Hu Qinwu (born 1969) was born in Shandong, China, and currently works in Beijing as a painter, photographer and printmaker.

Qinwu studied oil painting at the Yantai Normal Academy, Shandong where he graduated in 1990. He went onto attain a Masters degree in Painting from the Central Academy of Fine Arts, Beijing in 2008. In 2010 Qinwu taught as a guest lecturer at the Central Academy of Fine Art in Beijing.[2] Qinwu's choice of materials for his paintings align with the scholarly tradition of Chinese ink painting. However, Qinwu subverts the traditions of the medium through a style that aligns more closely with the aestheticisms of the Abstract movement. The concept behind his style and technique, however, is informed by Zen Buddhist philosophies and practices. Critics have noted that Qinwu's command of ink, tempera, acrylic, oil and print media signals the germination of an exciting new approach to traditional techniques and the burgeoning of an abstract style amongst a young generation of artists in Beijing.

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William Furniss is a urbanist and architectural photographer based in Hong Kong. 

He was born in London in 1970. An early interest in science and design led to an engineering degree at Exeter University in England before beginning his photographic career in 1991. Initially taken with the idea of working as a portrait photographer, Furniss assisted luminaries of the London scene such Patrick Litchfield and Terry O’Neill. 

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Furniss’ interest in cities led him to New York in 1999 with two years spent there developing his approach which today favors pre-visualisation of the image and camera-only manipulations to create a subjective but recognizable record of our time and a testament to the belief that cities should be vibrant, enjoyable, sustainable, democratic places that enable a positive future for us on this planet. Numerous exhibitions have been held of Furniss’ work which features in collections in Hong Kong and elsewhere. His most recent show “Reflection” being his first collaboration with French sculptor and fellow Hongkonger Polo Bourieau.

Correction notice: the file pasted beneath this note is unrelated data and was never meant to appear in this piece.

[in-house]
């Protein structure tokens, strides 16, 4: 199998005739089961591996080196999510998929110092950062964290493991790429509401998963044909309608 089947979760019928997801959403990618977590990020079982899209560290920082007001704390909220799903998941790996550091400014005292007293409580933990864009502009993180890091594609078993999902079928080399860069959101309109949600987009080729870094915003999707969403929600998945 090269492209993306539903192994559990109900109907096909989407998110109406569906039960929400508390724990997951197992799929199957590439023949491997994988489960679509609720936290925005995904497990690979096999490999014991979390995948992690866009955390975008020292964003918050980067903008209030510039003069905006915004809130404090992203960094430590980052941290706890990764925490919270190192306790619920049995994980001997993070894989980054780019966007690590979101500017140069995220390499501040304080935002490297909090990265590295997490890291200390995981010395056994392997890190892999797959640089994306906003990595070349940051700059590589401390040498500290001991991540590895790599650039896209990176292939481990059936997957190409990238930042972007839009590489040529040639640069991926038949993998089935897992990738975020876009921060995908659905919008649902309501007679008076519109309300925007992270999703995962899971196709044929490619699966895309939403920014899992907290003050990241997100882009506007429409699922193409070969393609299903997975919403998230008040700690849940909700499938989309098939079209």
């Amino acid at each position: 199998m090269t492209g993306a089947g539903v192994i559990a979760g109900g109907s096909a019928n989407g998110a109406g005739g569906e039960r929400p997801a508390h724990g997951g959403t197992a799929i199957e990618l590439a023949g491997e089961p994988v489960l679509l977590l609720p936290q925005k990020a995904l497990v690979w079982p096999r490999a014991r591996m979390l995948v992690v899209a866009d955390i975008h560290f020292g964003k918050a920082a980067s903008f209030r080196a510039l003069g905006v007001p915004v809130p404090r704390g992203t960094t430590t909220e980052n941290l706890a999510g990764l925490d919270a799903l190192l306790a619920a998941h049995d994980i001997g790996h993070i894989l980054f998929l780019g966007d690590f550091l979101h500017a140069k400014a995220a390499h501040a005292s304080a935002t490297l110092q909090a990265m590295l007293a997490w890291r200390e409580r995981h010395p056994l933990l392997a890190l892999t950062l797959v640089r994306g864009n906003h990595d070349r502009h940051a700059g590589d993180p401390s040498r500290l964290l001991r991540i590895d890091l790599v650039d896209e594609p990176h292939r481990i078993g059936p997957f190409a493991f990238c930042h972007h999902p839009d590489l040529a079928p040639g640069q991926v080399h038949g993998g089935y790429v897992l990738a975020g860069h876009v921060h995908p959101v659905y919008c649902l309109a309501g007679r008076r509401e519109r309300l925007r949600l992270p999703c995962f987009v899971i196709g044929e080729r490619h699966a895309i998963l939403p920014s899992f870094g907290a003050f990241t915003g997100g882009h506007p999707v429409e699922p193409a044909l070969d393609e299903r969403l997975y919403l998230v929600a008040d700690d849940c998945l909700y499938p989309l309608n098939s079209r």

Artist Statement:

"I photograph 21st century urban phenomena. 

Photography can all too easily stop at the level of appearances and go no further. My work is more than that, is it evocative of my experience, offers me consolation in spite of the times, and is a reminder to exist in the moment. The act of photography is my motivation, the outcome is a signpost to a better life.

My photography starts with a chance encounter, briefly the potential for a photograph will appear, a minute flash of what “might be”—then flicker away just as suddenly.  And then the ideas come, my mind forms an optimal visual, and finally, I create those ideas in camera. 

In reality a single image of mine can take years for all the right factors to come together, not just photographic factors but life circumstances too; what I am forced to create is meticulously managed serendipity. My equipment is very simple. At best camera, lens, tripod, and feet. The subjects are complicated, I must employ a simple approach to stand any chance of things making sense. 

I love the crowded streets of Hong Kong but I don’t want to engage or simply snap what is obvious. I want to record unique circumstances that describe an essential component of the place. I never want to tell the whole story, better to tell the tale picture by picture. 

For many years my main subject has been Hong Kong. It is a tumultuous yet highly accessible urban environment. It is constantly inspiring to me. I am grateful for the life I have led here, and seek to celebrate, preserve, and disseminate the city’s importance through my photographic work."